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Giant Floating Venomous Joro Spiders Set to Invade Northeast This Summer

Giant Joro spiders set to invade the Northeast, using webbing to float and expanding across the east coast. No immediate threat.

This summer, get ready to meet the giant Joro spiders making their way to the Northeast. These large, venomous spiders can grow up to 3 inches and are known for their distinctive yellow and bright blue markings. First spotted in the US in 2013 in Georgia, they have been spreading across the east coast, with predictions that they will reach as far as Delaware and New Jersey this year.

One unique feature of the Joro spiders is their ability to float using a process called "ballooning," where they create little parachutes out of their webbing to glide on wind currents. They have also been known to hitch rides on cars and trucks, making them quite the adventurous travelers.

Native to Japan, these spiders likely arrived in the US as stowaways on cargo ships. With their fast metabolisms, they are expected to survive the cold temperatures of east coast winters, making them a permanent fixture in North America. While they prefer wooded areas, those living in rural settings or who enjoy hiking may come across these arachnids.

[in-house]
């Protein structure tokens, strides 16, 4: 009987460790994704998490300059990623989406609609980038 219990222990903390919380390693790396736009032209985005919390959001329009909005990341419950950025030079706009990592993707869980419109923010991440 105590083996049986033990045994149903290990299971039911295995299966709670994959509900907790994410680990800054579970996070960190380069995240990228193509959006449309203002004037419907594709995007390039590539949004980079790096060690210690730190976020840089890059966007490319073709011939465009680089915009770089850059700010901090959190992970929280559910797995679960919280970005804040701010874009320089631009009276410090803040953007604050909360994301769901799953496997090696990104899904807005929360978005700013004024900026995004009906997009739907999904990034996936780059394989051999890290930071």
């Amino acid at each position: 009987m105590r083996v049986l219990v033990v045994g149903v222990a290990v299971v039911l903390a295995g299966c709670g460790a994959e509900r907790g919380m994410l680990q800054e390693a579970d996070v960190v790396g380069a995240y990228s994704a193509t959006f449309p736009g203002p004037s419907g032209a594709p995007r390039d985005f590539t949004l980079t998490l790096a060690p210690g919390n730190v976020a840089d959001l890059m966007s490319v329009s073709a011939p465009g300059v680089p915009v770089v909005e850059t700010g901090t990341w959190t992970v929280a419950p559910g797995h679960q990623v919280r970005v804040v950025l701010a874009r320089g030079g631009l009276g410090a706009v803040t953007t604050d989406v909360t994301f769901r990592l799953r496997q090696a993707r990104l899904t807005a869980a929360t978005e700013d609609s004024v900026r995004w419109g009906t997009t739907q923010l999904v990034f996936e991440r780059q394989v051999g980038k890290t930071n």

Despite their namesake from the mythical Japanese Jorōgumo, the spiders do not pose a real threat to humans. Their venomous fangs are too small to break human skin, and they primarily feed on mosquitoes, brown stink bugs, and other small insects. Unlike other invasive species, there is no guidance to kill the Joro spiders as they may actually benefit the ecosystem by controlling pest populations.

So, while these giant spiders may seem intimidating, they are not as dangerous as they appear. Keep an eye out for them this summer and remember that they are just another fascinating addition to the diverse wildlife of the US.

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